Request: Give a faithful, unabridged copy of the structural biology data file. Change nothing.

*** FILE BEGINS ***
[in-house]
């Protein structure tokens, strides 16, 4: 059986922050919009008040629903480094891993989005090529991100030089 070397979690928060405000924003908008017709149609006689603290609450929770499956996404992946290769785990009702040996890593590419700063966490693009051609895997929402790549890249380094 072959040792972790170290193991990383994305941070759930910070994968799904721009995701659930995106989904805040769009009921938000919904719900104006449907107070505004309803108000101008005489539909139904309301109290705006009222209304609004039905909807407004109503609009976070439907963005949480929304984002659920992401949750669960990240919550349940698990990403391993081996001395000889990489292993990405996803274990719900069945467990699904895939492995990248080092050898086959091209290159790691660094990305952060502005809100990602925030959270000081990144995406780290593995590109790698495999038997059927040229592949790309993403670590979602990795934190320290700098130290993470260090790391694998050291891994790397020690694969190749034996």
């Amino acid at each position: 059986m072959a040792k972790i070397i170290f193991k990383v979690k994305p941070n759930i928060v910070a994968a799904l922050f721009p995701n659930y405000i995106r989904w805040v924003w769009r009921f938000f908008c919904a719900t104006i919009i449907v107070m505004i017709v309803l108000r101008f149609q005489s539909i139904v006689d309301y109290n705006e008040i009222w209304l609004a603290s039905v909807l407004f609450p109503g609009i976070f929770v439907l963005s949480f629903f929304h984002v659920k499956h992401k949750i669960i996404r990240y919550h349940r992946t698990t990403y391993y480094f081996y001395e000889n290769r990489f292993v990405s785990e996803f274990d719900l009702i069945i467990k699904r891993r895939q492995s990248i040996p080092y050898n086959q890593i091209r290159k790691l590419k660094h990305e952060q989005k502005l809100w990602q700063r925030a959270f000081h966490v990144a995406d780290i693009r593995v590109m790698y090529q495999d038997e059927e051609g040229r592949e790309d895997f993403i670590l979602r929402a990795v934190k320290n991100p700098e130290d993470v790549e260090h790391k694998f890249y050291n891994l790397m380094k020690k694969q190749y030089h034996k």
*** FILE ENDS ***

[in-house]
């Protein structure tokens, strides 16, 4: 059986922050919009008040629903480094891993989005090529991100030089 070397979690928060405000924003908008017709149609006689603290609450929770499956996404992946290769785990009702040996890593590419700063966490693009051609895997929402790549890249380094 072959040792972790170290193991990383994305941070759930910070994968799904721009995701659930995106989904805040769009009921938000919904719900104006449907107070505004309803108000101008005489539909139904309301109290705006009222209304609004039905909807407004109503609009976070439907963005949480929304984002659920992401949750669960990240919550349940698990990403391993081996001395000889990489292993990405996803274990719900069945467990699904895939492995990248080092050898086959091209290159790691660094990305952060502005809100990602925030959270000081990144995406780290593995590109790698495999038997059927040229592949790309993403670590979602990795934190320290700098130290993470260090790391694998050291891994790397020690694969190749034996």
């Amino acid at each position: 059986m072959a040792k972790i070397i170290f193991k990383v979690k994305p941070n759930i928060v910070a994968a799904l922050f721009p995701n659930y405000i995106r989904w805040v924003w769009r009921f938000f908008c919904a719900t104006i919009i449907v107070m505004i017709v309803l108000r101008f149609q005489s539909i139904v006689d309301y109290n705006e008040i009222w209304l609004a603290s039905v909807l407004f609450p109503g609009i976070f929770v439907l963005s949480f629903f929304h984002v659920k499956h992401k949750i669960i996404r990240y919550h349940r992946t698990t990403y391993y480094f081996y001395e000889n290769r990489f292993v990405s785990e996803f274990d719900l009702i069945i467990k699904r891993r895939q492995s990248i040996p080092y050898n086959q890593i091209r290159k790691l590419k660094h990305e952060q989005k502005l809100w990602q700063r925030a959270f000081h966490v990144a995406d780290i693009r593995v590109m790698y090529q495999d038997e059927e051609g040229r592949e790309d895997f993403i670590l979602r929402a990795v934190k320290n991100p700098e130290d993470v790549e260090h790391k694998f890249y050291n891994l790397m380094k020690k694969q190749y030089h034996k």